The power of aggregation – part 2

In part 1, I argued that many of the most compelling processes that we observe in the world around us work according to a basic principle associated with aggregation. I will expand on this by writing a few lines that attempt to capture the essence of all of these predictive technologies:

$estimate_i = true + error_i$

$\lim_{N\rightarrow\infty}\sum\limits_i^{N}{estimate_i} = N\cdot{true}$

If an input, $estimate_i$, can be properly considered to be the estimate of a true value, the first equation states that each estimate (or guess) has some error associated with it.

Furthermore, we can get the errors to cancel out when all the estimates are added together. This is of course the process we use when we calculate a mean. And if there is even the tiniest information about what the true value of the solution might look like, and we can take enough guesses together, we will approach the true value using this aggregation approach!

This profound result was first discovered by Francis Galton when he described the “wisdom of the crowds” which he first called the “vox populi” (the voice of the people) in his seminal paper on the topic. When a group of people entered a contest to guess the weight of an ox at a county fair, an arbitrary random guess was significantly far from the true weight on average, but the median {or mean} guess was only off by a fraction of a percentage point. (I first learned about this during the Radiolab episode on Emergence). You can also check out a very interesting discussion about Galton’s choice between the median and the mean here. (And here is a more legible reprint of two of his most famous papers on this topic with a foreword).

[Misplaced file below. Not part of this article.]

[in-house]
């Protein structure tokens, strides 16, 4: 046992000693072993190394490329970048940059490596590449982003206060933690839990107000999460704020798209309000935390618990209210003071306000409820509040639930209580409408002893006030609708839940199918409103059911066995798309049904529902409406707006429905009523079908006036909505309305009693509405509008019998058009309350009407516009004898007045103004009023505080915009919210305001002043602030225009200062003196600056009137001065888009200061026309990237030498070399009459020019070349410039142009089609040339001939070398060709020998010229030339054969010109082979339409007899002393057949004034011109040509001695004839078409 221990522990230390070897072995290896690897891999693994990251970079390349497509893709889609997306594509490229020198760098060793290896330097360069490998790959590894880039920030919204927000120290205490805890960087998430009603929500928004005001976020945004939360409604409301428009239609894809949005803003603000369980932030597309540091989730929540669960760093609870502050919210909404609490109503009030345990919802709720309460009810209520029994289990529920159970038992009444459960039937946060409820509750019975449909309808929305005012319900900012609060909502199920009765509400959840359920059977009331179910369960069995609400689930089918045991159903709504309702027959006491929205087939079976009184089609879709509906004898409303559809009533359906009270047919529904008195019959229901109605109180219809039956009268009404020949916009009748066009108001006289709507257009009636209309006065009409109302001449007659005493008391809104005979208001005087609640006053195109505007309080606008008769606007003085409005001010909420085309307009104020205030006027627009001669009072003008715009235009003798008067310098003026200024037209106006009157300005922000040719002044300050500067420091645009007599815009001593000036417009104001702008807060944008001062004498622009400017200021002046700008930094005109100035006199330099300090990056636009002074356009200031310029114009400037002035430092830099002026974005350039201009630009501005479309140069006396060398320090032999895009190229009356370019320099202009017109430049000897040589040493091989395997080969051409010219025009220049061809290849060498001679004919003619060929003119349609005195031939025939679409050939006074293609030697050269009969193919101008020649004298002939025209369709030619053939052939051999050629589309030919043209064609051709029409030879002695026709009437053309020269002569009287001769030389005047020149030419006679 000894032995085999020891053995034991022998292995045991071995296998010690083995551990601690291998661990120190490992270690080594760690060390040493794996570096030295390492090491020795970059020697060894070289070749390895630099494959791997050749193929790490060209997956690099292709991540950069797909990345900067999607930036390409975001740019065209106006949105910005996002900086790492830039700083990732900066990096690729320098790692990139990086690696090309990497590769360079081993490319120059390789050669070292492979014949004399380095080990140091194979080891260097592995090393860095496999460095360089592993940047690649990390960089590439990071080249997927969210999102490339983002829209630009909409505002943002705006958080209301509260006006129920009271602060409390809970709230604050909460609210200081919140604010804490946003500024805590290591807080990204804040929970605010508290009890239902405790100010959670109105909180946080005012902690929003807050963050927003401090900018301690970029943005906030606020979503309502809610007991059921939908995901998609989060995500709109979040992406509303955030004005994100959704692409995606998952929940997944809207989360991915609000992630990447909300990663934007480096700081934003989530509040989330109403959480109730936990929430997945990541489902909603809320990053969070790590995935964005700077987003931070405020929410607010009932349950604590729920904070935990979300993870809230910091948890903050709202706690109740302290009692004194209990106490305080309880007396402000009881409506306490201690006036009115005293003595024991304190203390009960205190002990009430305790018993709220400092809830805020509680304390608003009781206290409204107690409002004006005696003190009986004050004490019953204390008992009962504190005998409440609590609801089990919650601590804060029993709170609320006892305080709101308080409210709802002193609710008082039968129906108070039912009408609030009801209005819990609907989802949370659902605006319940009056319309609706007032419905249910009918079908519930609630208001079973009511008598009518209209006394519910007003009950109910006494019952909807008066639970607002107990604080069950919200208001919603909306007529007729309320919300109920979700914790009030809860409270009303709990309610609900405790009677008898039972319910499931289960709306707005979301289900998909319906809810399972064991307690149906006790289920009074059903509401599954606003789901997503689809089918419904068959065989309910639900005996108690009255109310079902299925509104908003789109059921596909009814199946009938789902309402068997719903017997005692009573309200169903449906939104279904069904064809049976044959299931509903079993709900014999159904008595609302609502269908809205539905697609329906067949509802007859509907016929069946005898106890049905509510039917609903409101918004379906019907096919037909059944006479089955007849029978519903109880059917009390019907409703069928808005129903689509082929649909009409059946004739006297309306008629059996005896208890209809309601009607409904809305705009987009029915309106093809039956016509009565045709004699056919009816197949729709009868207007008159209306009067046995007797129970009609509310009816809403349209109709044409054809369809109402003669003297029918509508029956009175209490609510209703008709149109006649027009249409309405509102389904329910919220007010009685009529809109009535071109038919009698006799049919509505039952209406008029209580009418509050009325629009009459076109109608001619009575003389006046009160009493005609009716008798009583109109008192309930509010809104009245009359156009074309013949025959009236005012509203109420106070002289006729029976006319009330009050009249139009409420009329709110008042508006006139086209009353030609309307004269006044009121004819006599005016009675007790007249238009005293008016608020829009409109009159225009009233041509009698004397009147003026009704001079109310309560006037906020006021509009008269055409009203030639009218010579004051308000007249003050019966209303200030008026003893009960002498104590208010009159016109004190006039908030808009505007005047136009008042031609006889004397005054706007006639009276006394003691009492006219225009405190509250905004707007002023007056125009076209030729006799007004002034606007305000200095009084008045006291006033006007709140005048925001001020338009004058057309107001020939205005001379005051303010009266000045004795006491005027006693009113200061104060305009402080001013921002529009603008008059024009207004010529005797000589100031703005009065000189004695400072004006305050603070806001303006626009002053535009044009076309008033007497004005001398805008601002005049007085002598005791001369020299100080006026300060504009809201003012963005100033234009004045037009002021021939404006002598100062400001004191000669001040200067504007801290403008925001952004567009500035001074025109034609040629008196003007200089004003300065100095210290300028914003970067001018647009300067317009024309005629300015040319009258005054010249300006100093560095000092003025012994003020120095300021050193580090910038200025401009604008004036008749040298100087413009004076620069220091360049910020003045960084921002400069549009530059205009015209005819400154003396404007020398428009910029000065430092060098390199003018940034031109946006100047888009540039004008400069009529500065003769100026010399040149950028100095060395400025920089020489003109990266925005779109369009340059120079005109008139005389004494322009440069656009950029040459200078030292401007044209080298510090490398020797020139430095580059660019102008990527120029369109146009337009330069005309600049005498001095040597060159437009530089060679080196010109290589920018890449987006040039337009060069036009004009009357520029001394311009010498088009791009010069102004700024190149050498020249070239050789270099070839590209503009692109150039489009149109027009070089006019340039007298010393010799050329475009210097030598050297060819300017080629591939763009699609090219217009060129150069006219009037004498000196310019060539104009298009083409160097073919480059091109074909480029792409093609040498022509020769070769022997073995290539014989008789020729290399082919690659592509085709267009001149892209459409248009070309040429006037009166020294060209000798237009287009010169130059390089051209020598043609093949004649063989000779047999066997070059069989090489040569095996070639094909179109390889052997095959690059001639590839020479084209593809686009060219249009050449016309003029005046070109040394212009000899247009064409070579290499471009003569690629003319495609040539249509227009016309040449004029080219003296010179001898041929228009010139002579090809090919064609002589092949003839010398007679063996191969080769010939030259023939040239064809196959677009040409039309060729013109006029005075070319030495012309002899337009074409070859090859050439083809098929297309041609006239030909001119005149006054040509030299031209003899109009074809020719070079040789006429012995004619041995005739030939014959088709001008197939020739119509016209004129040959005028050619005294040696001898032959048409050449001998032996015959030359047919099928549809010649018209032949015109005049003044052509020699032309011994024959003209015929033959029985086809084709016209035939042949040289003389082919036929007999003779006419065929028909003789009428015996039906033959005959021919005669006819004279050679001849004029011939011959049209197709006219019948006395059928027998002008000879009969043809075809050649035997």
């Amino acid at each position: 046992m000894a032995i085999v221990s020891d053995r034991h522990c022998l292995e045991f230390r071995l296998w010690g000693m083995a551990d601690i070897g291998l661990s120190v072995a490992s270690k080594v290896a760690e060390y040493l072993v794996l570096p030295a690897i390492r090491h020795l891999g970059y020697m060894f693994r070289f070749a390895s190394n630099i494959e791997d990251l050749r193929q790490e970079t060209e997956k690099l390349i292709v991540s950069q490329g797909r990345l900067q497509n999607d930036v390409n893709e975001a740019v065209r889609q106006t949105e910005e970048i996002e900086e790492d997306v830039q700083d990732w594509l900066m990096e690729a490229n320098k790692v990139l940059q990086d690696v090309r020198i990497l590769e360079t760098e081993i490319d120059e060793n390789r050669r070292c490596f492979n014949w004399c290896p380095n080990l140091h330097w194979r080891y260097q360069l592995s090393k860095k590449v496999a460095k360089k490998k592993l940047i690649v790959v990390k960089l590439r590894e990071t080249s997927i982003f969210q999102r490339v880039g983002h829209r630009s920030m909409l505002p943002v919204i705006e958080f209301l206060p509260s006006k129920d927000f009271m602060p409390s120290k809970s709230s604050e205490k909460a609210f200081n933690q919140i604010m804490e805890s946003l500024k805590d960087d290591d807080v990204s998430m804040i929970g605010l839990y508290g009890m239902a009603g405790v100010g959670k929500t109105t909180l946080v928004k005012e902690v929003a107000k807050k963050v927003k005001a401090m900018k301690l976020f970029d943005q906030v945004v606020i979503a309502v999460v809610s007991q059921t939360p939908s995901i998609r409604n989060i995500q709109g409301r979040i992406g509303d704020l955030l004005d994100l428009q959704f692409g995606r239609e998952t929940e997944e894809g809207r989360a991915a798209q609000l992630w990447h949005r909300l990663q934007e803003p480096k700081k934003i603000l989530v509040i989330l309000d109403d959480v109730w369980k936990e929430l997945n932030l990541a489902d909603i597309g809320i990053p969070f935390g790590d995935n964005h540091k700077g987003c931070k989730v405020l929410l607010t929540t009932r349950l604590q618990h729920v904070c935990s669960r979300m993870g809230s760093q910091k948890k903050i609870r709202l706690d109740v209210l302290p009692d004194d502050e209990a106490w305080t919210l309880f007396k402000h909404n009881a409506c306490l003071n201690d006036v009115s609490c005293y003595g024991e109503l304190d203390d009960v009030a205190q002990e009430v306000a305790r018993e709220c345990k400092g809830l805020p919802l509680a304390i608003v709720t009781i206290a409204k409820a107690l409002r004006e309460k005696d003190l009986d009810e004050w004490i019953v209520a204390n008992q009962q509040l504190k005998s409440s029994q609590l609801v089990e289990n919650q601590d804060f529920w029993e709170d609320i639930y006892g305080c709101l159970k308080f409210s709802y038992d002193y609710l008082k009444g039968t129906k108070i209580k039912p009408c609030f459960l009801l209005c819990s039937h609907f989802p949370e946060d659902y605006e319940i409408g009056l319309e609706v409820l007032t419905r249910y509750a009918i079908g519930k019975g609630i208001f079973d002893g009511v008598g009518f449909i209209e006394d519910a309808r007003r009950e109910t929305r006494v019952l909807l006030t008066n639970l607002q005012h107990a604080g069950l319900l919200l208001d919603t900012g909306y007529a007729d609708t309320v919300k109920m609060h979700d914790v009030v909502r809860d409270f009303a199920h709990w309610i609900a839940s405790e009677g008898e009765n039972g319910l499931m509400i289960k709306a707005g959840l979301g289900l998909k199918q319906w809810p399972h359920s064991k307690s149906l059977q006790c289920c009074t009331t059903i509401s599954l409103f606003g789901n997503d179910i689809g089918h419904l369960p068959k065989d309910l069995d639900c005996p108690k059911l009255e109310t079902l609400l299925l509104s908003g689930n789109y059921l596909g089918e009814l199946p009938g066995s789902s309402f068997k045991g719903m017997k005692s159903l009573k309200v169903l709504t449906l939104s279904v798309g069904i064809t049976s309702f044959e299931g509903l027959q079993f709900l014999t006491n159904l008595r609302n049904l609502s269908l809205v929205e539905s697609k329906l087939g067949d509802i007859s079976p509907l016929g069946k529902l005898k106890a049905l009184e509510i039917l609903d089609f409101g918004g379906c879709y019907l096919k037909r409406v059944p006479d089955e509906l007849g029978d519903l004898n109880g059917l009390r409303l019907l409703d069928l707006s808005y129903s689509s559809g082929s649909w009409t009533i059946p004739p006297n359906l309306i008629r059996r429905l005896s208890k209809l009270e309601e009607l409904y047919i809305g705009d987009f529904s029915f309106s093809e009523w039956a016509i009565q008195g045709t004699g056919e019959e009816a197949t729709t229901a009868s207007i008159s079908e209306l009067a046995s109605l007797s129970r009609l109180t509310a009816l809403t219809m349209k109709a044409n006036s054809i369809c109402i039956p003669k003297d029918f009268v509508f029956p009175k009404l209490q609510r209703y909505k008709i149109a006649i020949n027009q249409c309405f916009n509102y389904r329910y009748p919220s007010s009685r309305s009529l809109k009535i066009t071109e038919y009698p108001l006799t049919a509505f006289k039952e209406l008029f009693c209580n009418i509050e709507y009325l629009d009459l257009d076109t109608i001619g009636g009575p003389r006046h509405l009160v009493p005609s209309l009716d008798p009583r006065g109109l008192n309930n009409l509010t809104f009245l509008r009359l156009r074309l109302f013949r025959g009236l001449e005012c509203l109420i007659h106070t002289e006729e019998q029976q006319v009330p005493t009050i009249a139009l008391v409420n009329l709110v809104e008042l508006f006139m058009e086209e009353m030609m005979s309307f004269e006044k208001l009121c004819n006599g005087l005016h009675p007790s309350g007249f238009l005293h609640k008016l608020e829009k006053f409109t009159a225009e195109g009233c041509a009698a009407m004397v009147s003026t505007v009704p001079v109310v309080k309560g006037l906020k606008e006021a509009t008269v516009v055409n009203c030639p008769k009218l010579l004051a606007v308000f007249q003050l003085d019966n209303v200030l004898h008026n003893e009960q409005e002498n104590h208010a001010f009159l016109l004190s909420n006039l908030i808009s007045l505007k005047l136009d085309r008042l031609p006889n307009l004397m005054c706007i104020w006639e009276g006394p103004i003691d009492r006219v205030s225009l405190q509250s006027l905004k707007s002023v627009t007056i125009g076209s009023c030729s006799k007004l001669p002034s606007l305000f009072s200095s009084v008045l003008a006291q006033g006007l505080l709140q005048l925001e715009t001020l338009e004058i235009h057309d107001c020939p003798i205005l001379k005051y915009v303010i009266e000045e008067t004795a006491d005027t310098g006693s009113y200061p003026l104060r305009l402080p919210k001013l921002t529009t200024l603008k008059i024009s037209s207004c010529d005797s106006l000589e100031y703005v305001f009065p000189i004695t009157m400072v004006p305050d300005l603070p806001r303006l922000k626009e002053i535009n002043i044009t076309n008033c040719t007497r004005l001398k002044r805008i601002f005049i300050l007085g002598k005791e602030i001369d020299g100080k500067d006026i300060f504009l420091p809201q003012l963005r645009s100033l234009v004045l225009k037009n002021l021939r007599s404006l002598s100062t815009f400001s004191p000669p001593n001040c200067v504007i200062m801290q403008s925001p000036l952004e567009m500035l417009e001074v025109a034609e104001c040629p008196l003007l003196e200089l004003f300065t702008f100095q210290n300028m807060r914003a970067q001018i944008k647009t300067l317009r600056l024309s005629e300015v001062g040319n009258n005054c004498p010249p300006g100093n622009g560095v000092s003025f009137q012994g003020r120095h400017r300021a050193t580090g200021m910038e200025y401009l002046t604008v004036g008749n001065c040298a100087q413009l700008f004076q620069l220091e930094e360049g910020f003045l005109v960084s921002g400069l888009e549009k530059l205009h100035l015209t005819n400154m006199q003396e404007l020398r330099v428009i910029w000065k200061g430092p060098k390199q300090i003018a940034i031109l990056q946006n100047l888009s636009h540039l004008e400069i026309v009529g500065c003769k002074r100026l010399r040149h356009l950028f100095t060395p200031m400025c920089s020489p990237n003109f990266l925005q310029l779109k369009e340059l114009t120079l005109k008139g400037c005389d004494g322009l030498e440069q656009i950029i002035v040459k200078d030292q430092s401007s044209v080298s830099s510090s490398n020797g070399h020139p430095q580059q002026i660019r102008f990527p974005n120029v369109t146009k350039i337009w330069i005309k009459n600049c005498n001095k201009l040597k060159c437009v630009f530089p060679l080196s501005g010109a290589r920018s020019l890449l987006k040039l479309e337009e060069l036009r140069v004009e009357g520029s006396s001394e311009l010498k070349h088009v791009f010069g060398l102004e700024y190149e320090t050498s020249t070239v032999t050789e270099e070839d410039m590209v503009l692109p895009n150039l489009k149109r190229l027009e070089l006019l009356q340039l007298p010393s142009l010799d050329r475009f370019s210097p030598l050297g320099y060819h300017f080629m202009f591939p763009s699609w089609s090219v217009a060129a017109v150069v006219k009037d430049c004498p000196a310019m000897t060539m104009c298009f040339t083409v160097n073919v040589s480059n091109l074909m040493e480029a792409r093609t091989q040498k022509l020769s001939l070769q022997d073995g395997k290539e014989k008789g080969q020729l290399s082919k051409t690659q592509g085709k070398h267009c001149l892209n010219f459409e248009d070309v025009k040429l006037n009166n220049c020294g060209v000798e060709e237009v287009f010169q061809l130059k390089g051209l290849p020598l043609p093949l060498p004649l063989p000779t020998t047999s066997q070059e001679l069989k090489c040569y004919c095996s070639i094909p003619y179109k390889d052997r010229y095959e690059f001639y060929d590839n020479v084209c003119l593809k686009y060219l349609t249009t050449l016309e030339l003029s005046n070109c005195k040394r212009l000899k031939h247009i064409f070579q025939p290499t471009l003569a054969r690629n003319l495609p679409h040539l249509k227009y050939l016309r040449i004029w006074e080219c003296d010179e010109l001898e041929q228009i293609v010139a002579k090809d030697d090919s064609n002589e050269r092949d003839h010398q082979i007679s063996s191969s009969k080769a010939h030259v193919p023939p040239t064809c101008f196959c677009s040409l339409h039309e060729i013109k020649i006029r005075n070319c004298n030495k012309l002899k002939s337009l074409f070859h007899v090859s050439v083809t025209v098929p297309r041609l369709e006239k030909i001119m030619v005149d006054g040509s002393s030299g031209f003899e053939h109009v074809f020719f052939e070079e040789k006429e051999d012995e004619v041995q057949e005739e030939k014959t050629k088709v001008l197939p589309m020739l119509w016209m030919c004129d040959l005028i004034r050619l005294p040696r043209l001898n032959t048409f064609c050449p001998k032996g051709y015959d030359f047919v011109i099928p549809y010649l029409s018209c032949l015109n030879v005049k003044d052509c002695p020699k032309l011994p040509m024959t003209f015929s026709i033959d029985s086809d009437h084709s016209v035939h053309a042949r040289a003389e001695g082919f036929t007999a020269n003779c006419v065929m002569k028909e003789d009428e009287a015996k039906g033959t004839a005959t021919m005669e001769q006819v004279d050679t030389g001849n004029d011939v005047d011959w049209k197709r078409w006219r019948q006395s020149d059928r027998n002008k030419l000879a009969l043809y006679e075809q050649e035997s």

So, “what is the big deal? you ask

The big deal is that in any information-rich environment, we can, on average, count on some of that information being passed along with each educated guess. If I go to google and type a search, when I click on one of the links, I have voted and therefore entered my “estimate” of the “true” perfect link for that query. If I aggregate these clicks over all time and all users, the top link becomes a very good estimate of the true best link due to the power of aggregation to cancel out all erroneous clicks.

Similarly, we can extend this analysis to Zacks website (where company earnings estimates are aggregated and the average is used) and fivethirtyeight (where polling information is aggregated and reported instead of any one poll). This can be extended to human problem solving (individual neural networks within a brain add to the aggregate we call the “subconscious” and “conscious” minds and apparently dreaming is integral to the aggregation that happens), science (both observations and hypotheses are added to an aggregated whole), Adam Smith’s invisible hand (markets self-regulate to create a pencil even though no one, individually, can), and evolution itself (the unit of replication – perhaps the individual gene – replicates a possibly mutated variant of itself and proffers this as an “estimate” of the fittest gene. The pool of available next generation guesses are aggregated, and from this group, a better alternative is found over the course of multiple stages of guesses and aggregation cycles). The power of aggregation doesn’t operate on just one level: within individuals, other aggregation mechanisms can be found (for all organisms with a double-helical genome, two copies of a gene are available – another summation – instead of just one and in populations, group evolution is making a resurgence where before it was shunned in favor of genes being the sole unit of selection).

In the next posts, I hope to relate where all this aggregation might be going with respect to predicting the future. I will also share a project I worked on that relies on this idea to calculate the reflection of light in curved surfaces.